I am forever fascinated with history of any kind - but when faced with stones that were laid upon each other over 700 years ago, it is overwhelming. I tend to think of the people who walked the land, the hallways...my mind always go to the imagining of people of the time. As is with most castles, this one has a fascinating history that I encourage you to investigate - but the cemetary was one that I loved, full of celtic crosses dating back hundreds and hundreds of years. Sitting high upon a hill, the "Rock of Cashel" (for truly it is built upon a rock) is visible for miles and miles. 
Rock of Cashel

The narrow slit on the right is a secret passage that went around the entire castle






From Cashel to Cobh
The minute we arrived in Cobh, I had a different feeling. I think Nancy sensed it - I was a bit distant and my head was not really focused. I kept staring at the water and the harbor.My mind was on a 26 year old young man. This destination was important. On my scale of importance, it was way up there.

 I know it looks different today than it did in 1807 - but it's still the same landscape and country. So this was Johnny Murphy's last ever view of the land of his birth. Just a tad overwhelming.


I can't imagine what he was thinking or feeling at that time. When I was 26 years old I was chasing two small kids around - while he, at the same age, was boarding a wooden vessel bound for a land he had only heard of. And it all happened right here where I was standing. This moment begged for a phone call to cousin Mike, who was happy to hear from me and was thrilled I was calling him from the port of Cobh.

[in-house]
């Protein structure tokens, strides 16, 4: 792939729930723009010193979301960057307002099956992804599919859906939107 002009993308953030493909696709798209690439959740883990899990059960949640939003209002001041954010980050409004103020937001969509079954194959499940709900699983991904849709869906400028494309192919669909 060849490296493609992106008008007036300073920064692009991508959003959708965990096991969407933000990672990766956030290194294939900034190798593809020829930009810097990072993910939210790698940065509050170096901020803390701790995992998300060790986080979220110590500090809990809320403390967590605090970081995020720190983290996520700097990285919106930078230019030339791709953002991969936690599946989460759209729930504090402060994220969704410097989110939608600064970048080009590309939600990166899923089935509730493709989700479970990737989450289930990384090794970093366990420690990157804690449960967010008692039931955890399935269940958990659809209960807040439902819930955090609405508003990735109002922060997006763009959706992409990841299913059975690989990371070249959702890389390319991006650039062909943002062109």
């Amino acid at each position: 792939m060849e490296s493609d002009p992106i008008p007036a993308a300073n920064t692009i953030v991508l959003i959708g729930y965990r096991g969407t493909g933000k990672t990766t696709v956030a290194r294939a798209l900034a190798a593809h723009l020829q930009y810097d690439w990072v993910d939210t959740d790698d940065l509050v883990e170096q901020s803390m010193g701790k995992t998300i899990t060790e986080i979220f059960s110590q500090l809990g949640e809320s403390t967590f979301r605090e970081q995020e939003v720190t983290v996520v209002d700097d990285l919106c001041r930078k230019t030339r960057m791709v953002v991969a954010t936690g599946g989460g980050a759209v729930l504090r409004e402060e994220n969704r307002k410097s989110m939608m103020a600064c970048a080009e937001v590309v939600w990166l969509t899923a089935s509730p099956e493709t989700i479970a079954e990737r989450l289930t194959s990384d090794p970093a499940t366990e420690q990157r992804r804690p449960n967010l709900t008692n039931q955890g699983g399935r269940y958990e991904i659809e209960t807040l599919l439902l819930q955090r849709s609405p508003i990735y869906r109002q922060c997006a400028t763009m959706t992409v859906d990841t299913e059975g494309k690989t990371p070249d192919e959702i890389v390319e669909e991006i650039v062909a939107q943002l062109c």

The town of Cobh is a lively and colorful (the word colorful describes almost every town...literally. Buildings are painted the most glorious shades of bright colors in almost every town) seaport town filled with delightful people. Nancy and I settled into our hotel overlooking the bay and then headed down for some Cobh Irish hospitality. We were not disappointed. The first spot we went to was a small pub on a corner with only a few locals sitting around. We stayed nearly an hour just chatting it up with the sweetest people in this small Cohb pub...